Traders at the Kejetia market have expressed their displeasure with the management of the facility over what they describe as their lackadaisical attitude in resolving individual metering issues at the market.
The traders have for years been calling for the provision of separate meters, but they say the management has been indecisive and slow to act.
They argue that this is killing their businesses, as they are forced to pay high electricity bills.
In order to compel the management to take action, the traders have announced that they will be wearing red bands starting on Tuesday, September 5, 2023.
They have also threatened to stage a massive demonstration if their demands are not met by Monday, September 11, 2023.
Speaking to Citi Business News, Nana Akwasi Prempeh, the President of the Federation of Kumasi Traders, said, “During the last PURC review, before the September review, the May one, we were paying light bills around GH¢640,000, a month when the July review came, it shot up to GH¢776,000 a month. So you realised that there’s a huge increment in the light bills. It affected the traders directly. When ECG tells us they have meters, what is the management doing, or what is preventing the management from doing the separation works for everyone to have his/her meter separate meter. It makes us assume that somebody is benefiting in some way.”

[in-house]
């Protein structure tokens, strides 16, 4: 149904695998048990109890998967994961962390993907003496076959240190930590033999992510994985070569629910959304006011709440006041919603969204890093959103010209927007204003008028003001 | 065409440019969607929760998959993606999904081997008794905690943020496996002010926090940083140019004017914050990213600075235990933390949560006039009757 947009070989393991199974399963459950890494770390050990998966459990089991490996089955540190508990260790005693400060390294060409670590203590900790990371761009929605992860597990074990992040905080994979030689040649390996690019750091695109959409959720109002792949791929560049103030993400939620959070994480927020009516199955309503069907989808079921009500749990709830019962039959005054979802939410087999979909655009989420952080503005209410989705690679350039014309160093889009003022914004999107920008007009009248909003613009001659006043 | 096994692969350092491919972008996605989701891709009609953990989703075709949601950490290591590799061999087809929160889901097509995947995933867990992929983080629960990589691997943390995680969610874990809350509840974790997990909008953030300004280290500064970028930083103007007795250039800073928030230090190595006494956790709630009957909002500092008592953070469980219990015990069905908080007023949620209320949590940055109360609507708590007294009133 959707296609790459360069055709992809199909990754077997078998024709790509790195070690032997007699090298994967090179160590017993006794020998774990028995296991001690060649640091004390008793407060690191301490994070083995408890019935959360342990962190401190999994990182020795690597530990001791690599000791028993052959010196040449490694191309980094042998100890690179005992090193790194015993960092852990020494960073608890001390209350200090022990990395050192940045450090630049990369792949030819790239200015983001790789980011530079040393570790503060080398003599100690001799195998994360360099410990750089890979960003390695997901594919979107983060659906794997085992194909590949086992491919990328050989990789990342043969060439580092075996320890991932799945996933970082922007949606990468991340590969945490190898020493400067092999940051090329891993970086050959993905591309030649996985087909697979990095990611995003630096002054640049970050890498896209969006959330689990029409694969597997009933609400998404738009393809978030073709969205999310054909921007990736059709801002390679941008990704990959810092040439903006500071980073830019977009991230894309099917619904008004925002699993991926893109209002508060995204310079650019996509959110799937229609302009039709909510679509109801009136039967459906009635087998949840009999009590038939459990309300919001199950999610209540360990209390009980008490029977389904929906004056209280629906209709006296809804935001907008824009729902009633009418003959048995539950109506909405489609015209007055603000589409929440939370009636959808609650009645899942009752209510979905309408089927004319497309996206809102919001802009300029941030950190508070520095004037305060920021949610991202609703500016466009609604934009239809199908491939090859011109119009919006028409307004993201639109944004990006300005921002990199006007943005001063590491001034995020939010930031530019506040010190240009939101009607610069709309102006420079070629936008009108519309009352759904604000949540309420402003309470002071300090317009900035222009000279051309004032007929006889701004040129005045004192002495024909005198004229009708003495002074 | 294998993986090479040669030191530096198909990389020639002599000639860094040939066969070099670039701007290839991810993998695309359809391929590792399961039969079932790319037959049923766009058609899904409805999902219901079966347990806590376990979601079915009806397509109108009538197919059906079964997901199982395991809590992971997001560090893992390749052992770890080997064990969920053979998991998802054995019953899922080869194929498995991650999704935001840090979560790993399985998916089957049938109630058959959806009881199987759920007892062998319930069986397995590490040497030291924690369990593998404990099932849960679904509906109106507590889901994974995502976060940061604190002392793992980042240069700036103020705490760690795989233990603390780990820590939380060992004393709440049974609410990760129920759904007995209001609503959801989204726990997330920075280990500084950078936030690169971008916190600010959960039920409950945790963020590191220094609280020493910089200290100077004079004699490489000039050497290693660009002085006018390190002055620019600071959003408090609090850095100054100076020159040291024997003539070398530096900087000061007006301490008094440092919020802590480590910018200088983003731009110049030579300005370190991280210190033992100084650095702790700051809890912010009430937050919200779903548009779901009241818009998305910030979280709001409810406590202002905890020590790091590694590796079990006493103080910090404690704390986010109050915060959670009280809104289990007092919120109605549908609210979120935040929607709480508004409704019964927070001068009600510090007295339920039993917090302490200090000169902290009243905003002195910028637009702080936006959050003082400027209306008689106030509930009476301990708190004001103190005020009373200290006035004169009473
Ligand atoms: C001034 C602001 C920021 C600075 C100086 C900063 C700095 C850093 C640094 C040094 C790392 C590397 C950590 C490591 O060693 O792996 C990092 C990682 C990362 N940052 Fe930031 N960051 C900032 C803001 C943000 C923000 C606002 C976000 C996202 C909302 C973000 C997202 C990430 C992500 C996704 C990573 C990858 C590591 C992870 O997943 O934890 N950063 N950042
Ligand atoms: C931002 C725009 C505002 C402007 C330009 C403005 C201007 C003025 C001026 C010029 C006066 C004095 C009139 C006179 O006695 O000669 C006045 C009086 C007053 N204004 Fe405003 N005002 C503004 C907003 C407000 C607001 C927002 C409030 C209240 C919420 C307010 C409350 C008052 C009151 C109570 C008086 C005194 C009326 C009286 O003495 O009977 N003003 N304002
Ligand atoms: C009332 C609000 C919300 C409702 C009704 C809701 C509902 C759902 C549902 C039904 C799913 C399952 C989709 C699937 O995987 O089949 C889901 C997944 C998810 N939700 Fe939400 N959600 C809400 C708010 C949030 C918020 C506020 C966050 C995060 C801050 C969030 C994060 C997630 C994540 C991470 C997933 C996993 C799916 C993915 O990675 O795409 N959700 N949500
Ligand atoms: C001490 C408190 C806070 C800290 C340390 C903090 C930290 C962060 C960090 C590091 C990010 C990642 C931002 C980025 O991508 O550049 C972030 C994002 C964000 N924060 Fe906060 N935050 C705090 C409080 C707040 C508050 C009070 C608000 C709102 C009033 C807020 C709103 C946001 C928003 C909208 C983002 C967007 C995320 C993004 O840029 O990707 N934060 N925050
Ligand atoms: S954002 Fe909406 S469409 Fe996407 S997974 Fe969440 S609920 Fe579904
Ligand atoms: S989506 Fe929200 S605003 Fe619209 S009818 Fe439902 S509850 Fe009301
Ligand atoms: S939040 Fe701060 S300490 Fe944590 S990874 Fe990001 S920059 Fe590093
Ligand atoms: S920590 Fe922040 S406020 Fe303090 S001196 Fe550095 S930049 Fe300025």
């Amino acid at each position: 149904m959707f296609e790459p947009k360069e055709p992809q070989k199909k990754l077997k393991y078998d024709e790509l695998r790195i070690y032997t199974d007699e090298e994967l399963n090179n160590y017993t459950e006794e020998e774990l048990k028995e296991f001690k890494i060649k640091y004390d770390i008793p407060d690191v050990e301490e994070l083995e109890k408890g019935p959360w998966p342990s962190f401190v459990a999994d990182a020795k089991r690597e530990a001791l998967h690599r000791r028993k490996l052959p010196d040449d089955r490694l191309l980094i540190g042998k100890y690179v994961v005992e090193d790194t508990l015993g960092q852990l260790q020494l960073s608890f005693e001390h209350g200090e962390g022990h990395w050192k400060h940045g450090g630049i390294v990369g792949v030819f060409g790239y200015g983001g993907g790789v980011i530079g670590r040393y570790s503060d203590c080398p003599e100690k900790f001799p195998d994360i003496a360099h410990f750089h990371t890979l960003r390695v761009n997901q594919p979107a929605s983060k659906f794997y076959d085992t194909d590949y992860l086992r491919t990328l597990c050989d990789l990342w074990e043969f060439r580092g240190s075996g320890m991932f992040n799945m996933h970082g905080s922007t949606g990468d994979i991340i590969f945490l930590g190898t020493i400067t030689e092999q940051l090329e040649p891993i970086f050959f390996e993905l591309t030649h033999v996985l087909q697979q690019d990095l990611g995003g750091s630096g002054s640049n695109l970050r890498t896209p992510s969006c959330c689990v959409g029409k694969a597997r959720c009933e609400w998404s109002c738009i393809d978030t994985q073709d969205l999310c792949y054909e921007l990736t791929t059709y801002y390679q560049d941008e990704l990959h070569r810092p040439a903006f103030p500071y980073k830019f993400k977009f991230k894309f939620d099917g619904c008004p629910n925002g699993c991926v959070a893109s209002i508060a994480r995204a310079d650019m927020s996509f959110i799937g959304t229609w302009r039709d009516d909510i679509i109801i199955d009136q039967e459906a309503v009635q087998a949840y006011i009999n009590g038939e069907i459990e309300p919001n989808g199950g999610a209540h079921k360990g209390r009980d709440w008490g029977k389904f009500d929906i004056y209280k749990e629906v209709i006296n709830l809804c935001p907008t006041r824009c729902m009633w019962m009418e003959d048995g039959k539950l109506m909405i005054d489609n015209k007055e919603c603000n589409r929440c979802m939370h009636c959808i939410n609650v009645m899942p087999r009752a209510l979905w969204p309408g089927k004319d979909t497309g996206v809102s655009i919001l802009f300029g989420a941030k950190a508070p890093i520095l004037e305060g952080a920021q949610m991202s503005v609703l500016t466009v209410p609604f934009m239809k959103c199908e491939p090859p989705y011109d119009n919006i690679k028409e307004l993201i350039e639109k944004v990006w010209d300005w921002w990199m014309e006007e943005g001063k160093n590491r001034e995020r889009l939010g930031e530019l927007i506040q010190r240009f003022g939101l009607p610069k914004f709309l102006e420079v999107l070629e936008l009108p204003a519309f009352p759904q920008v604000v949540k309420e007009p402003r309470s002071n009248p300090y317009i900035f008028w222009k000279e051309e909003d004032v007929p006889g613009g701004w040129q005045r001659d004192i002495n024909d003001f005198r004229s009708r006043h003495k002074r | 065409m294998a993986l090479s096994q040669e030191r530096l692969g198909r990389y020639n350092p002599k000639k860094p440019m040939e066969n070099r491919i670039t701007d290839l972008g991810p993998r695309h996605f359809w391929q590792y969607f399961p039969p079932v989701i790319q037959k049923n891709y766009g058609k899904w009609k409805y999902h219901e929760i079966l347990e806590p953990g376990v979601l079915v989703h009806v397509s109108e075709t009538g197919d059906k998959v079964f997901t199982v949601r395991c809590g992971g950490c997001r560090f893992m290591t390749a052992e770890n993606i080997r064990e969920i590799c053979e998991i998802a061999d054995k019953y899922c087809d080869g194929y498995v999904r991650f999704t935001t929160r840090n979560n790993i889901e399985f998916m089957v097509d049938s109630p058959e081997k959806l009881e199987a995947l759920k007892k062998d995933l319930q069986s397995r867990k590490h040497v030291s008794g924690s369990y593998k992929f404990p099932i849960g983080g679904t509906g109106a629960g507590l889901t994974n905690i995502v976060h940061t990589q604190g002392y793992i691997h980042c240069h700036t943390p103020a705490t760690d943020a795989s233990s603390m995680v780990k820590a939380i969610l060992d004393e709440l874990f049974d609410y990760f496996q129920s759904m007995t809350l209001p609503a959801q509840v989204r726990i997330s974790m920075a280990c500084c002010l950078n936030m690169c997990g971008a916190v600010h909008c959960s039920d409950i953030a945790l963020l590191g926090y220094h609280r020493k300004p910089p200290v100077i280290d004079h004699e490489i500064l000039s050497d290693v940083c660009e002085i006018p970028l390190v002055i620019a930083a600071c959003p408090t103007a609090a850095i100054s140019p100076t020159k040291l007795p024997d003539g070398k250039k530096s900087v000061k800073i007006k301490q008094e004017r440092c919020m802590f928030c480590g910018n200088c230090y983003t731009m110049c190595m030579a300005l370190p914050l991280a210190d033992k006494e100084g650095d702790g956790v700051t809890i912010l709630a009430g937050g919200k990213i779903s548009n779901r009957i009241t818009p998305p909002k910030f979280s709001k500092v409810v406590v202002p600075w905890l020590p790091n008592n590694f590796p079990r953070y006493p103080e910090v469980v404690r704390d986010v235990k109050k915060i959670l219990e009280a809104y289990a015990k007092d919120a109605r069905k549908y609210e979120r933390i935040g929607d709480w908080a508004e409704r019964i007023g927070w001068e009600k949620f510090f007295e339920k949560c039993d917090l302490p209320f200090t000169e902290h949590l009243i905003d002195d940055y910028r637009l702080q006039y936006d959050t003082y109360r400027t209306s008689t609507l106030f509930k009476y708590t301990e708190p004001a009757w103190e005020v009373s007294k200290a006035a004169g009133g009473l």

He added, “We cannot sit down unconcerned. When we are not able to pay the bills, management locks up about 200 to 300 shops every blessed day because of the light bills. Management will not lock up anybody’s shop again if we have our own separate meters. Beginning tomorrow, September 5, we are hoisting red bands around the market and our shops, to signify our intent to management. After that, if need be, we will tell management to close the market, because we cannot continue to incur losses. We will use all the necessary forces to pursue that agenda. If need be we will do a demonstration.”
The traders have also expressed disappointment at the Ministry of Local Government and Rural Development, the board of the facility, and the management for their inability to disclose the content of the committee’s report almost six months after a part of the market was destroyed by fire.
They have also blamed the authorities for the delay in acting on the recommendations of the committee.
Speaking to Citi Business News, Nathaniel Boamponsem, a spokesperson for the affected traders, expressed his frustration and urged the authorities to take action.
“It’s been almost six months and we have not heard anything from anybody. We met with the committee, and we heard that the report is out, but we are not privy to the report. They even said they were going to get us a place in the meantime, but nothing has been done. We are still at home and not working. The little capital we have, we are depending on it, and there is a big problem.
“We are totally disappointed at every process at every level. As of now, all hope is lost. We are just looking forward to God for his help. We are pleading that they make the recommendations or report public.”